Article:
5. What end user delivery options, such as printing, emailing or faxing results, are available beyond just viewing results on the computer monitor?
This is one of the strong features about our database, in that bibliographic information can be shared from user to user in the form of a cart transfer. This process is similar to e-mail, but is done completely inside the database. Librarians can attach notes to titles in carts, attach notes to carts, indicate quantities desired, etc.
6. What customer training is provided, and at what cost?
For any subscriber, a "Tips for Using Title Source II" will be sent. Also, there is online help that can be referenced from a number of the screens in the database. This help can also be downloaded into a word.doc or zip file to be printed out and be used as a manual. As for training, this is reviewed on a case by case basis.
7. What customer and technical support is provided, including hours of operation.
There is an online "Feedback" icon that can be accessed at any time to ask questions or make suggestions. In addition, the Technical Support department can be called if additional information is needed. The Technical Support department hours of operation are 8am to 5pm EST. The contact number is (800)775-3700 or (908)429-4044 attention Brian Holovach. To contact by e-mail, [email protected] .
8. Describe the statistics you provide, and discuss whether your statistical reporting complies with guidelines developed by the International Coalition of Library Consortia which may be found at www.library.yale.edu/consortia/webstats.html .
Statistics provided are related to user id accession of the database. The IP address method of using the database cannot be traced for certain aspects of reporting. Statistics can include, but are not limited to the following: amount of searches, types of searches, last login, amount of carts, amount of titles in a cart, amount of dollars allocated per cart, and amount of discounted dollar amount allocated per cart. In reviewing the International Coalition of Library Consortia, we comply in part with the guidelines addressed in their web page.
9. Describe your pricing structure or formula for the product. If there are additional costs for retrieving full text, describe the pricing for this service.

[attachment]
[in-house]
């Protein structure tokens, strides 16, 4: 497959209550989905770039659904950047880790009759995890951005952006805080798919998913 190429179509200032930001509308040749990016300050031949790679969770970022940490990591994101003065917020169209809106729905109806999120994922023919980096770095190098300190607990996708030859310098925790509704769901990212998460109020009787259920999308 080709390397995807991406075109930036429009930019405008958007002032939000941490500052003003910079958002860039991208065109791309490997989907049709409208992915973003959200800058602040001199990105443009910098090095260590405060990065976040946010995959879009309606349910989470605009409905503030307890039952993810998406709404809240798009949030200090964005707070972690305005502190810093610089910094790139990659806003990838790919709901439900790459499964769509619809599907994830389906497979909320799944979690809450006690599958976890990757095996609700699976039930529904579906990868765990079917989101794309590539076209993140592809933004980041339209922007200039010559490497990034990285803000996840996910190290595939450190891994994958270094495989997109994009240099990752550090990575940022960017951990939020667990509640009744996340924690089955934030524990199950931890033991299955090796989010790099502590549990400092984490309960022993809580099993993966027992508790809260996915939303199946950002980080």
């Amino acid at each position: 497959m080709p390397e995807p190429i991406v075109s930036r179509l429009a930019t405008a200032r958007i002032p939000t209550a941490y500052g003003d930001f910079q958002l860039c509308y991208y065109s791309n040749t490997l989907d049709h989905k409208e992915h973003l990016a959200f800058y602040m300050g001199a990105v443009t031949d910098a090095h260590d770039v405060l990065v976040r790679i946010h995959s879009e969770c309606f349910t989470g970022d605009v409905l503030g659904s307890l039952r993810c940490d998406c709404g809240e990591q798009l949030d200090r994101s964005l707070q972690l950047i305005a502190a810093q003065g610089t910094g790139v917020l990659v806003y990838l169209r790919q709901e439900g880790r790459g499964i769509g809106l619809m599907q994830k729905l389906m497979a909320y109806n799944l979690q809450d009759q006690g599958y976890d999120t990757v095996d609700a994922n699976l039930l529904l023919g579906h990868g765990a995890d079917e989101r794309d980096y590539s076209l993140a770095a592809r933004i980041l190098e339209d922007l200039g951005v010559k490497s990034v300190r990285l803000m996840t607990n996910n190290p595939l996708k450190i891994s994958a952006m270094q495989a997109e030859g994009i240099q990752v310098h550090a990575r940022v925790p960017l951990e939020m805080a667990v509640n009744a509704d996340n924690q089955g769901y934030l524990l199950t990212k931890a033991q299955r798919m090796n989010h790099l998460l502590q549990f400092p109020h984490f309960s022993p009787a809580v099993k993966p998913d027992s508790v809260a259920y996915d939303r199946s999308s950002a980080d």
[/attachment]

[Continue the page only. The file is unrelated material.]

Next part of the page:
The standard pricing for the Title Source II is $1,750 for the full service user id, and $250 per additional user id. A single user id may be shared among multiple users, but not searched at the same time. Please note, this is our standard pricing, once we have a better idea of the impact in the state of Washington that this trial presents, we will be better able to develop group buying terms.
10. What is the minimum participation level (however you care to define it) that would be needed to allow participating libraries to receive a discount? What is the minimum discount for a group buy? Please clarify how you would treat existing library customers with regard to a group buy.
As referenced in response to question 9, once we have a better idea of the impact of the trial, we will be in a better position to develop group buying terms. However, the typical level of participation that we have dealt with for group pricing is 20, 30, and 40 libraries. The minimum discount for group buying is around 15%. With regard to existing libraries that already subscribe to the database, they would be eligible for any group discounts that can be realized, but only at time of renewing their subscription or adding accounts to their subscription.
11. Please provide name and contact information (toll-free telephone number, e-mail address, hours, etc.) should libraries wish to make further inquires.
Please contact for further information either Scott Crawford at (800)775-7930 x. 1450, [email protected] or Ed Devine at (800)775-7930 x. 1020, [email protected].